Forget yesterday's depressing stats on New York's inability to prepare its high school graduates for the future. As it turns out, even if graduates were college-ready, they wouldn't learn much when they got there. Although college enrollment rates have reached historic levels, a recent study shows that more than a third of students showed no improvement in critical-thinking skills. The co-authors of the book Academically Adrift: Limited Learning on College Campuses followed 2,300 students at 24 universities over the course of four years. Part of the reason for the lack of learning — or lack of skills that help you derive meaning from the information in front of you — is a "decrease in academic rigor." Their study showed 35 percent of students studying five hours per week or less. (Wait, is no one taking Adderall anymore?) Fifty percent also said none of their courses required twenty pages of writing. One possible reason for that? The primary evaluation of faculty performances comes from student evaluations, which tend to reflect the grade students think they'll receive. Co-author and NYU professor Richard Arum told NPR:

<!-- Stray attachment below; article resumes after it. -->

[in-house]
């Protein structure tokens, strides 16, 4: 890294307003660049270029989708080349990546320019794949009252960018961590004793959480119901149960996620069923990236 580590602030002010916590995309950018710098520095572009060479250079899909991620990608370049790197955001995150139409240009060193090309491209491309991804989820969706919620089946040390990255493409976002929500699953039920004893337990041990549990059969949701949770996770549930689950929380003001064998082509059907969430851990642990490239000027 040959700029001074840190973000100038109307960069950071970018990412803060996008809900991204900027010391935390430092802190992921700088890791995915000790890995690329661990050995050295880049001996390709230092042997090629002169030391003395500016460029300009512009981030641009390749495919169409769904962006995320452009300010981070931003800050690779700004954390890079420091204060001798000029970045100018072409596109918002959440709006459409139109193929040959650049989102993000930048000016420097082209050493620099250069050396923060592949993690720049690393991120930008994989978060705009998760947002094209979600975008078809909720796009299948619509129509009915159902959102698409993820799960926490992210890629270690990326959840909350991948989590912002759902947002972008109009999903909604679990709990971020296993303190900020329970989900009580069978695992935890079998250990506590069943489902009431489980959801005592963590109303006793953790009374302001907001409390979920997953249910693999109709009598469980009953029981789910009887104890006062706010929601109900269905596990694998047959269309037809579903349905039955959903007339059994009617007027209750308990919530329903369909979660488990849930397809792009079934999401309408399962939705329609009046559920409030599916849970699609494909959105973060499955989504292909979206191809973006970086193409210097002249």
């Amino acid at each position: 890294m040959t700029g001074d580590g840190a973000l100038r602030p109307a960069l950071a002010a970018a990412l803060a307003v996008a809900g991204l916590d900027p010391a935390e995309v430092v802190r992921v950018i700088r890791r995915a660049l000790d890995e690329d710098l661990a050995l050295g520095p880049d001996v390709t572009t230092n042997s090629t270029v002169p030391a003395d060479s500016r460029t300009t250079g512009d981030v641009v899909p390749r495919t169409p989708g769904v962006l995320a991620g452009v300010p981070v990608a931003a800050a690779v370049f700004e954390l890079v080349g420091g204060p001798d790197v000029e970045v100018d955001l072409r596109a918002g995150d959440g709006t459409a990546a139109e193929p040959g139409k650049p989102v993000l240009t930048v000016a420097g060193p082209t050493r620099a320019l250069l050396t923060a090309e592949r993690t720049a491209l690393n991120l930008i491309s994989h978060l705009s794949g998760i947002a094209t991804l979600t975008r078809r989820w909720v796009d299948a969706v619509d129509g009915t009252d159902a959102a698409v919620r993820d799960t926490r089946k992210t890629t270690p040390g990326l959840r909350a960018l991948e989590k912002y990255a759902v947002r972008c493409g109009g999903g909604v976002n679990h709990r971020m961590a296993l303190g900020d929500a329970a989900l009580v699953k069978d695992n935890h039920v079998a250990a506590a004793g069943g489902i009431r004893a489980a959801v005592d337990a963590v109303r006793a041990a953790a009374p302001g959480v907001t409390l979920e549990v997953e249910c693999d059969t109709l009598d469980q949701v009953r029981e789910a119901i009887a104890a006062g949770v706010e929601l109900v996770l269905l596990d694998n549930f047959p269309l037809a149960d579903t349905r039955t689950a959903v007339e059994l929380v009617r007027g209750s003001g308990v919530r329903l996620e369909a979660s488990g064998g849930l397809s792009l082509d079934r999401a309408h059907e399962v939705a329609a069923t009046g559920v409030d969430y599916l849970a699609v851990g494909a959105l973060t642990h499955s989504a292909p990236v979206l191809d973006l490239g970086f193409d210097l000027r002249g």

"If you go out and talk to college freshmen today, they tell you something very interesting. Many of them will say the following: 'I thought college and university was going to be harder than high school, and my gosh, it turned out it's easier.'"
Yikes. That probably sounds like a real danger to society — to the five people left who are able to form a thought.